What is Sexy?…


The level of fixation on sex and all things body-related has grown to epidemic proportions.  Physicality is widely seen now as the primary dictator of ‘sexy’, though physical depiction, even generationally, is interestingly diverse.

‘Sex sells’… ever heard the phrase ‘sex sells tires’?  It’s meant broadly to communicate ‘sex can sell anything’.  And upon first interpretation, it seems to indicate it is not referring to the persona of the bikini-clad Miss, reclining uncomfortably (and suggestively) over a brand new tire.  Or is it?

Perhaps it is the communication of an ‘ideal’, which only superficially perceives that it deals directly with the physical.  In reality, physicality is fickle, differing with each new generation and between cultures.

Consider these two examples:

modern Body1955BodIf physique is ‘sexy’, how are the drastic differences explained between what was considered ‘ideal’ in 1955, versus the ‘ideal’ of today?  Notions that the physical body defines what is ‘sexy’ have been reinforced to unhealthy extremes, leading to increases in the number and severity of eating disorders and negative body image issues.  People are dying to be thin…literally.  As if thin dictates ‘sexy’ without regard to the entire multitude of other aspects that actually make us human and attracted to one another.   In fact, it is a form of Fetishism, and it allows for the commoditization of sex and the ‘sexual ideal’.  It is an alarming deviation from sexual truths and a reflection of misrepresented ideals.

In actuality, physique is only used to ferry communication.  And it is the communication that remains unabashed and unchanged, proving it is the focus, the issue at hand.  The physical is used to ferry the communication of ‘sexy’…and by ‘sexy’, I mean attitude.  Attitude is sexy.

The physique is merely the vessel by which the attitude is dispensed…a ship containing the gold within, to speak in metaphor.  A physique can be honed and crafted.  Hell, it can even be bought these days.  But attitude?  Well, that’s the real gold isn’t it?  After all, that outer shell can look like a million bucks, but if there isn’t much of substance on the inside, it’s only going to take you so far.  It will in fact only take you exactly as far as any physical body is capable of, and no more.

Ask most men and women what is really ‘sexy’ and if they’re honest, they’ll likely talk about ‘the way he/she looks at me’, ‘how much he’s/she’s in to me’, or ‘wants me’.  It’s something in the look and the action, not in the actual eyeball.   It is a conveyed sensibility; enabled and enhanced through its communication by the body.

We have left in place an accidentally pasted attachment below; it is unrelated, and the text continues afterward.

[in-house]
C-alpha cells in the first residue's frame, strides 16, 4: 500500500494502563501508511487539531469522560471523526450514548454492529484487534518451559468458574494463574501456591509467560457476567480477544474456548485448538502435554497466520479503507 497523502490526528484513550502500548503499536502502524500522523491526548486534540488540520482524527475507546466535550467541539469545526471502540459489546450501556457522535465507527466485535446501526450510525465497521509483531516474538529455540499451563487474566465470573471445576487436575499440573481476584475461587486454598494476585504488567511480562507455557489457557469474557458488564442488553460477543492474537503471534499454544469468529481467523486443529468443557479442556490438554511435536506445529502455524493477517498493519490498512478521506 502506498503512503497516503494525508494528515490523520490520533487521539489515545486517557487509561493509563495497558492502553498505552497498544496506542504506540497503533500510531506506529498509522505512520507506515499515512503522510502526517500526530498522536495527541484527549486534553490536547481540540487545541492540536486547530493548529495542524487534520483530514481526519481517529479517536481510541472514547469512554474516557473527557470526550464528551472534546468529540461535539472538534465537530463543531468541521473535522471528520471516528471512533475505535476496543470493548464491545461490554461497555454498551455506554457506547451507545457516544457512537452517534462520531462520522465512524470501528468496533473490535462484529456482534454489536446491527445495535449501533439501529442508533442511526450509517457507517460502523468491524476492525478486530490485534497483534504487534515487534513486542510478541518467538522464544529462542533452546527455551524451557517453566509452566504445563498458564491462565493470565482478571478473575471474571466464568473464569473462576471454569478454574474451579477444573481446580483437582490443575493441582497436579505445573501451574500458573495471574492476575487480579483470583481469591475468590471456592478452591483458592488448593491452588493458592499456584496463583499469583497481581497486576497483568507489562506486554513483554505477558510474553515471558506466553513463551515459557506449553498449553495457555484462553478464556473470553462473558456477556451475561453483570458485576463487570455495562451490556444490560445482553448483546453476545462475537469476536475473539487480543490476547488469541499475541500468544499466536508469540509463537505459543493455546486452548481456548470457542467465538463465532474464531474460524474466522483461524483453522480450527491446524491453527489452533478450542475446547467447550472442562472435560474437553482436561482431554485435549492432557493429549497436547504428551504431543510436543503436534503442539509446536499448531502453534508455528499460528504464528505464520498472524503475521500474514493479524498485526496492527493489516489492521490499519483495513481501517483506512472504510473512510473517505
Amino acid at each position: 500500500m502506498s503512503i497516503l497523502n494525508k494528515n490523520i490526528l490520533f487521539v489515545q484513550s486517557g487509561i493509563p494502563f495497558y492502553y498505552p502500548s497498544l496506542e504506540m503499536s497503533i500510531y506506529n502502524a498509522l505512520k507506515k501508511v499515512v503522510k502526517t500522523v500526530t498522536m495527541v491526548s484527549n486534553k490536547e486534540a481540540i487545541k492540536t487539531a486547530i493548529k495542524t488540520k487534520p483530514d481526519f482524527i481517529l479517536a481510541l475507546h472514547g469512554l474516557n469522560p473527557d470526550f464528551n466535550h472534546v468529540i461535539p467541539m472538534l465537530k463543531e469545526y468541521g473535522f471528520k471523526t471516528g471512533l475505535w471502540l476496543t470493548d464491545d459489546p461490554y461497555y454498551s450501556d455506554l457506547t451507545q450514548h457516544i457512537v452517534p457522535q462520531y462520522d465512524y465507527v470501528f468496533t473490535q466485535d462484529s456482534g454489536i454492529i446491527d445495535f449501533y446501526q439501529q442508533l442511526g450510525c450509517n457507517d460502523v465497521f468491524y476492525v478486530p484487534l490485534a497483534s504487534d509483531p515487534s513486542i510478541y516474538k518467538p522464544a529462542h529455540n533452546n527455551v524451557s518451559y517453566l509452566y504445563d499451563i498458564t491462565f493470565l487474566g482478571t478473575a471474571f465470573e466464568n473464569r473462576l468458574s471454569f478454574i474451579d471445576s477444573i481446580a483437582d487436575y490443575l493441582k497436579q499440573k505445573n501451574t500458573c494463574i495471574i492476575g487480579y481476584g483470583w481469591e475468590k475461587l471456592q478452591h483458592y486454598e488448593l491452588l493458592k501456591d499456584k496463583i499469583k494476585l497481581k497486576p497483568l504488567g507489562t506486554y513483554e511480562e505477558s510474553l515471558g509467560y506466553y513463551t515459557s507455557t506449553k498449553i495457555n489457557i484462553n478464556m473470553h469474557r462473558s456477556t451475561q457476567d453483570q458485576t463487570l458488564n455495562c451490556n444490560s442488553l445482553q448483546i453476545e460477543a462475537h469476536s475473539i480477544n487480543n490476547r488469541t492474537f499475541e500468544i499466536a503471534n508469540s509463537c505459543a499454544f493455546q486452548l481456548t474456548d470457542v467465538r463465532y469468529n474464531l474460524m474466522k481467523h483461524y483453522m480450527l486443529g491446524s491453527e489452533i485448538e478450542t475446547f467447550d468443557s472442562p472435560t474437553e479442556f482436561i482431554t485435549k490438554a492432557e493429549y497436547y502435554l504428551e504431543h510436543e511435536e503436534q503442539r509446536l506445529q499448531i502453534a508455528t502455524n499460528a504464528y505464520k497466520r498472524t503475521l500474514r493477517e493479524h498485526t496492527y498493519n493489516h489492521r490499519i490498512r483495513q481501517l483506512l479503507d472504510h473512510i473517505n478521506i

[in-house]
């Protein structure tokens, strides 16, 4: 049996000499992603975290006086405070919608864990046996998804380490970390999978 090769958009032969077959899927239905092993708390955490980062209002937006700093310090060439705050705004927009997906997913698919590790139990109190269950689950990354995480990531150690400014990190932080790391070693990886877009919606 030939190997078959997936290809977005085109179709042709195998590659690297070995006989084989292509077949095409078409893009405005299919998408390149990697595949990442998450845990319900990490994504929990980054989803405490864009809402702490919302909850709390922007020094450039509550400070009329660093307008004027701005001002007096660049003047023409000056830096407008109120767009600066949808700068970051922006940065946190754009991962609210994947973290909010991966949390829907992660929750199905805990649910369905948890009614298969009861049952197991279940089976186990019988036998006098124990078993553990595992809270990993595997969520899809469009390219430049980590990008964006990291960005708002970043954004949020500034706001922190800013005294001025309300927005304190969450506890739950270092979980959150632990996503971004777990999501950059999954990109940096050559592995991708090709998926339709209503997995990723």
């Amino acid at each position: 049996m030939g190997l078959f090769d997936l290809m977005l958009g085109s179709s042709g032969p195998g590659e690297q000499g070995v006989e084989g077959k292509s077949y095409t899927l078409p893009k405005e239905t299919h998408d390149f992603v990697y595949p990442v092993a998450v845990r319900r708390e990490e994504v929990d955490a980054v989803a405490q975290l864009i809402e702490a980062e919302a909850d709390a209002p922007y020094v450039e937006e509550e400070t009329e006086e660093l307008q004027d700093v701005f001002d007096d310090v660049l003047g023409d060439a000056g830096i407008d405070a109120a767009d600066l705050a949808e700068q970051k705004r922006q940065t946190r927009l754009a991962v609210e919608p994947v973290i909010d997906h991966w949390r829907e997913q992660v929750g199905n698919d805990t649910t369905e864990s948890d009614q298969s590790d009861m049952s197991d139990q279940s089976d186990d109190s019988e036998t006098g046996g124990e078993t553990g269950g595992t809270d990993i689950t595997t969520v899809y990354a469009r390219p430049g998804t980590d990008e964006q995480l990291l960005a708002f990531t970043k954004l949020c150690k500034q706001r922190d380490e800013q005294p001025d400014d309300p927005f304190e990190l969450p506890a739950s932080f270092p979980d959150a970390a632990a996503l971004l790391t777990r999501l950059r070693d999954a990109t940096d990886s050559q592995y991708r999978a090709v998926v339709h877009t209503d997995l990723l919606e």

Consider that people who may be very adept at using their bodies to communicate attitude are naturally sought after by multimedia outlets that communicate solely through visual campaigns.

So buyers beware…the body might mislead what the mind has to offer.

2 responses »

  1. yet you still see photos of people barely wearing anything or in bathing suits to show others how much weight they have lost as if they needed any ones approval on their looks. So what is sexy is definitely classified by how we look to one another. It is not until we get to know the person behind the photo that we are actually made aware that the sexiness comes from within that person and how they carry themselves. And what one person considers sexy may not be seen that way by another. It’s all a matter of opinion.

    • Yes, I think we can all name at least two people who post pictures of one kind or another, fishing for compliments. The interesting thing to me is the rub between intention and perception.
      There is a line between what is physically appealing and what is actually sexy which now seems increasingly blurred. I personally believe this is increasing in parallel to our increased use of technology-based social media forms. The less time human beings spend face-to-face with other human beings, the less they recognize subtle queues and body language. There is a reason why the human face is populated with over 43 muscles. The result is an over-emphasized sense of physicality because it translates well into photo/video formats, which can then be easily shared online.
      One look at a Miley Cyrus performance demonstrates exactly what I’m saying. There is definitely an over-emphasized sense of physicality-as-sexy, yet it translates as ridiculous. It is ridiculous because there is no substance beyond the physical suggestion of sex, so it becomes generic, with a one-size-fits-all message. These types of ‘performances’ are flippant and uncaring, and they do not change based on the viewer. One has to admit in this case, even a prostitute gives a better ‘personalized’ experience than Miley.
      It is exactly that ‘personalization’ of something; a look that translates as ‘just for you’ or suggestive body language ‘for your eyes only’, which makes something really ‘sexy’.
      My point:
      Raw sex, without substance, isn’t sexy. It’s just ‘sex’ that asks, “Where’s the ‘y’?”

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